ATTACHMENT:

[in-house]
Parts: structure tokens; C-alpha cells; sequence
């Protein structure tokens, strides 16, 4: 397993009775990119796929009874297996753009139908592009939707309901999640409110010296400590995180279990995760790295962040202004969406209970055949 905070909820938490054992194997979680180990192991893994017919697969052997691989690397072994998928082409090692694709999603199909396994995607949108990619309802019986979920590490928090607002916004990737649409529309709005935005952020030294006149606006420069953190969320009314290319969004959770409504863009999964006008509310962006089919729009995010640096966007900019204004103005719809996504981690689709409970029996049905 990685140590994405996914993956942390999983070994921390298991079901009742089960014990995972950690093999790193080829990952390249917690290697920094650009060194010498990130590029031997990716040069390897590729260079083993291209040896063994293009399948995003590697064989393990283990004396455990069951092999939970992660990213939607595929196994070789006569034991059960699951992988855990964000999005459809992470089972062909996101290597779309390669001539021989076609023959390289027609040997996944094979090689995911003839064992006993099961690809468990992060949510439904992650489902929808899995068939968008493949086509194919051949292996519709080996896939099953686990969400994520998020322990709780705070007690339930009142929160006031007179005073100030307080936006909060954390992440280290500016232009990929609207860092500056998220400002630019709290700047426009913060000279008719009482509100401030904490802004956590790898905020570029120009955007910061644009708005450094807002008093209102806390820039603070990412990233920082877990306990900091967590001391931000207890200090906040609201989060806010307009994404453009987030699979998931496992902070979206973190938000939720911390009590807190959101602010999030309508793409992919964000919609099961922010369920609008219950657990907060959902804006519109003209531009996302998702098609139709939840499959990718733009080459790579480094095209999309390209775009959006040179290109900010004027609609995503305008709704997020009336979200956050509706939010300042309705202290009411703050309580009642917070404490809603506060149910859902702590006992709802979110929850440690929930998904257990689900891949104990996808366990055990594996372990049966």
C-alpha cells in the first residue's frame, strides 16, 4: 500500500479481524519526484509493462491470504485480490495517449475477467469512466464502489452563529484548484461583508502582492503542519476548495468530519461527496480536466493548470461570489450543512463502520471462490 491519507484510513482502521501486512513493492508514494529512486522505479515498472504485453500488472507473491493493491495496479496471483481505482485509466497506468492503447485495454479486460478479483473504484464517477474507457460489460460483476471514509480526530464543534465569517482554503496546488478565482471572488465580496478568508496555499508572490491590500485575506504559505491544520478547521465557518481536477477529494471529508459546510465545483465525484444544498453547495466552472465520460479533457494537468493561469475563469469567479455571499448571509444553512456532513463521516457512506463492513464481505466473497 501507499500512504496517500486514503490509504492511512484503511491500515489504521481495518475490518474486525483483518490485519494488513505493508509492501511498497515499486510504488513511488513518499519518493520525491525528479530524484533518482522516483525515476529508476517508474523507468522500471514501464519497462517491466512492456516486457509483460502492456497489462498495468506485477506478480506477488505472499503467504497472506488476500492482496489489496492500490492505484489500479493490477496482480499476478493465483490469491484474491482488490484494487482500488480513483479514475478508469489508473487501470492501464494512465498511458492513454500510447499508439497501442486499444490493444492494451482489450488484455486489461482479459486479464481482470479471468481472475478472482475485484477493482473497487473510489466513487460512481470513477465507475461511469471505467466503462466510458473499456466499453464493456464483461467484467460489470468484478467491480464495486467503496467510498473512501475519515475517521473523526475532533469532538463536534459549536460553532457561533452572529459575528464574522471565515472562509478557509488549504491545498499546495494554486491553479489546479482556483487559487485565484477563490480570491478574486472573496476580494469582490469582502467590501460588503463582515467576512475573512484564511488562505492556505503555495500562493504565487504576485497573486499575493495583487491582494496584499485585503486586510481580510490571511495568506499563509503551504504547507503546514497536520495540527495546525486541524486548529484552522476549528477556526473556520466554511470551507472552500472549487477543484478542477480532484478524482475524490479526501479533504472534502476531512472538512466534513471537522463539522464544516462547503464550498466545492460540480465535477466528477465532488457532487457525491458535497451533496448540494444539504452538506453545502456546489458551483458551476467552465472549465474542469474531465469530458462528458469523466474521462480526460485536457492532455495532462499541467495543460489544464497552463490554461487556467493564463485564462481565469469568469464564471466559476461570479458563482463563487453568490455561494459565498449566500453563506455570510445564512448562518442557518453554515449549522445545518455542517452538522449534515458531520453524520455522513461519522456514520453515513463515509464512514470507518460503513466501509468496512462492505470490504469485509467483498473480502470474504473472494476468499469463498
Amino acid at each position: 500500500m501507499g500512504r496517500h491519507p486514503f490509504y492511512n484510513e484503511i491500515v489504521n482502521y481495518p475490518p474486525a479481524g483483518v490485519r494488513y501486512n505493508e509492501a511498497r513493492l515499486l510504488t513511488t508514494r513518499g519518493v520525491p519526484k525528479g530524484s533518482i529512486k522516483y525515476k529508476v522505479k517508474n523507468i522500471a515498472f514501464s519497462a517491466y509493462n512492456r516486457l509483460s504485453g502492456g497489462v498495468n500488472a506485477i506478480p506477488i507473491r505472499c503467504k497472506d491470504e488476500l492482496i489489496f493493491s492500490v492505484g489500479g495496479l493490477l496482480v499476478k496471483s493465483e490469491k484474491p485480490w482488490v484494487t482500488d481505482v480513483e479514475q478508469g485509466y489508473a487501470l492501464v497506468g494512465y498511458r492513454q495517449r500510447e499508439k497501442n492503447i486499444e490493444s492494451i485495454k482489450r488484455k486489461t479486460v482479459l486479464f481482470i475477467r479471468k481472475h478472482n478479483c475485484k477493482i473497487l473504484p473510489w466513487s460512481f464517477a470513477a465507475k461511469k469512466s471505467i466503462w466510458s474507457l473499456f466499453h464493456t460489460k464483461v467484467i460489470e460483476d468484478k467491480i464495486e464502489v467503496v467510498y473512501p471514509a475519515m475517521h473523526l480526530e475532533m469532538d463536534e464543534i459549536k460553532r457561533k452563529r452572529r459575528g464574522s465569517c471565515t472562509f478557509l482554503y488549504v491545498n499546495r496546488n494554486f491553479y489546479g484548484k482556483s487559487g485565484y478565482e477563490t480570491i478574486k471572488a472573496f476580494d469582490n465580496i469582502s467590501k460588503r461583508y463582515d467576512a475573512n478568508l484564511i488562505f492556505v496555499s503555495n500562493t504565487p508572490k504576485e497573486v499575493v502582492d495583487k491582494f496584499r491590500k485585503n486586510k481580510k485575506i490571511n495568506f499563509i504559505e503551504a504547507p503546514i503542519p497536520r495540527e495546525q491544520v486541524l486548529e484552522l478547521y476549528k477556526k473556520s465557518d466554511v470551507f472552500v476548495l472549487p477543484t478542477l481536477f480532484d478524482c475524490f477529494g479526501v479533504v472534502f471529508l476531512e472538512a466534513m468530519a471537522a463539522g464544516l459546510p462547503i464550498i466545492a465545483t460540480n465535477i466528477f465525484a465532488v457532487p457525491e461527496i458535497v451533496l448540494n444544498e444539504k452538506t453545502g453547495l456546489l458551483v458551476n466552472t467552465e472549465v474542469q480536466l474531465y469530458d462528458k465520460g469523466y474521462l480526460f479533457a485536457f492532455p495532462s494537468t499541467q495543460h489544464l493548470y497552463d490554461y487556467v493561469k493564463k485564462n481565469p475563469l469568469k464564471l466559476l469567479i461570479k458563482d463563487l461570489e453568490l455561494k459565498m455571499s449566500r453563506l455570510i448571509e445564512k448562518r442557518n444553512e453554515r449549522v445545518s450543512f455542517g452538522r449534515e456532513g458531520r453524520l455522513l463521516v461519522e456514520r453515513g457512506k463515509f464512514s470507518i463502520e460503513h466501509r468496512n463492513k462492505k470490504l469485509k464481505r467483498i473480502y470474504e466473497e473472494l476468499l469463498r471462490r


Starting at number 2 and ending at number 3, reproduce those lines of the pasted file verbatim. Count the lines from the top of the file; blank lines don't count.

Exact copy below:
Parts: structure tokens; C-alpha cells; sequence
């Protein structure tokens, strides 16, 4: 397993009775990119796929009874297996753009139908592009939707309901999640409110010296400590995180279990995760790295962040202004969406209970055949 905070909820938490054992194997979680180990192991893994017919697969052997691989690397072994998928082409090692694709999603199909396994995607949108990619309802019986979920590490928090607002916004990737649409529309709005935005952020030294006149606006420069953190969320009314290319969004959770409504863009999964006008509310962006089919729009995010640096966007900019204004103005719809996504981690689709409970029996049905 990685140590994405996914993956942390999983070994921390298991079901009742089960014990995972950690093999790193080829990952390249917690290697920094650009060194010498990130590029031997990716040069390897590729260079083993291209040896063994293009399948995003590697064989393990283990004396455990069951092999939970992660990213939607595929196994070789006569034991059960699951992988855990964000999005459809992470089972062909996101290597779309390669001539021989076609023959390289027609040997996944094979090689995911003839064992006993099961690809468990992060949510439904992650489902929808899995068939968008493949086509194919051949292996519709080996896939099953686990969400994520998020322990709780705070007690339930009142929160006031007179005073100030307080936006909060954390992440280290500016232009990929609207860092500056998220400002630019709290700047426009913060000279008719009482509100401030904490802004956590790898905020570029120009955007910061644009708005450094807002008093209102806390820039603070990412990233920082877990306990900091967590001391931000207890200090906040609201989060806010307009994404453009987030699979998931496992902070979206973190938000939720911390009590807190959101602010999030309508793409992919964000919609099961922010369920609008219950657990907060959902804006519109003209531009996302998702098609139709939840499959990718733009080459790579480094095209999309390209775009959006040179290109900010004027609609995503305008709704997020009336979200956050509706939010300042309705202290009411703050309580009642917070404490809603506060149910859902702590006992709802979110929850440690929930998904257990689900891949104990996808366990055990594996372990049966």